Your candor with summarily sharing what is considerably the unsavory details of your economic success is not only refreshing but appreciative Mr. Ford. I say this because what you have highlighted is a Matthew Effect that embodies our own faulty institutions which proffer a social hierarchy of privileges. It has profoundly contributed in no small part to your success. By acknowledging these socioeconomic intricacies that seemingly would be minor or irrelevant to the normally eulogized Horatio Alger tropes, we get a more accurate picture of how chance — against the backdrop of marginalization and discrimination — ultimately determines our outcomes in life.

From the education received in elementary schools to the engrossing featured media reports or, from politicians to our own loved ones, the overarching rags to riches, “hard work leads to a rich life” narratives disguise or attempt to refute the multitude of evidence to the contrary. Surely, as a person of color who has written and spoken ad nauseam about the misapprehension of the American Dream, I would be promptly disparaged and dismissed as shiftless and envious for offering such a perspective. This is part and parcel due to the motivated ignorance that has besieged American culture.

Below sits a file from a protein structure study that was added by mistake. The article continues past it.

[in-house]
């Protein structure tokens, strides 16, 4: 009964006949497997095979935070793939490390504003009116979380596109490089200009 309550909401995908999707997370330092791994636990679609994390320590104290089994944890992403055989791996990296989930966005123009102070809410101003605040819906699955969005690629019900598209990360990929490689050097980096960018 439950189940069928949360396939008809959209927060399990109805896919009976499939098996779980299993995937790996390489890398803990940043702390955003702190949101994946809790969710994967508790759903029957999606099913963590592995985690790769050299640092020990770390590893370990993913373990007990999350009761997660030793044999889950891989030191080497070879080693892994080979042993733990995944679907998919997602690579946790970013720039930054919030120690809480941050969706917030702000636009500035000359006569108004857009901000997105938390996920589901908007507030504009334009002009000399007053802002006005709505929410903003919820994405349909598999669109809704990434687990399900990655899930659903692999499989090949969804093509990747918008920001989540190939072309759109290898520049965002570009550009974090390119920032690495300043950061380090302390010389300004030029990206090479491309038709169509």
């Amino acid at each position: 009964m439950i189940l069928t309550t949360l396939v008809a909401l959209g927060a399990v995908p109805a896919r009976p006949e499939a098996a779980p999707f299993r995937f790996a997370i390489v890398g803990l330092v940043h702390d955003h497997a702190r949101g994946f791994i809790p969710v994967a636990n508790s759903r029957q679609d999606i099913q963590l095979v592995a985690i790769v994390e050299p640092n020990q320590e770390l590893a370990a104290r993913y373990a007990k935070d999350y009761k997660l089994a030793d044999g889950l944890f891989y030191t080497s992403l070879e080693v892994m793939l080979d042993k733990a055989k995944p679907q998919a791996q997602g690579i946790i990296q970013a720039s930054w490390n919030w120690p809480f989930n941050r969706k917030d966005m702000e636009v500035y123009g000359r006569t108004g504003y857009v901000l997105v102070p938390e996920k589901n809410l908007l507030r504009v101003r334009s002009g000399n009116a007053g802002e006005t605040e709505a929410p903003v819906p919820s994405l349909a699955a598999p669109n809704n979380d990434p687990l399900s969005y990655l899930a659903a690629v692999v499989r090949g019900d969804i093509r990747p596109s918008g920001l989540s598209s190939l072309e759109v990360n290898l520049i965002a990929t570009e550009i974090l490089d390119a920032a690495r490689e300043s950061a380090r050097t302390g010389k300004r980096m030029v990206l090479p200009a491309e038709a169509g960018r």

It should come as no surprise that the many who have toiled — with nary a complaint or never with a lack of conviction towards hard labor and sacrifice for their loved ones — have not retired en masse to live in mansions, if they happen to live to such a ripe old age. Many simply struggle through the ebb and flow of limited success and tremendous failure due to lives filled with rife due to circumstance and or cumulative disadvantage — this too a Mathew effect. That is simply how happenstance works in the grand scheme of things.

I advocate for mitigating any appearance of disadvantage and I especially espouse eradicating any man-made forms of inequality that support a zero-sum affect on life, liberty and the pursuit of happiness. It would inevitably produce a better quality of life than the type we historically and majorly elect to living through now.

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It appears the more that I write the better I perceive.

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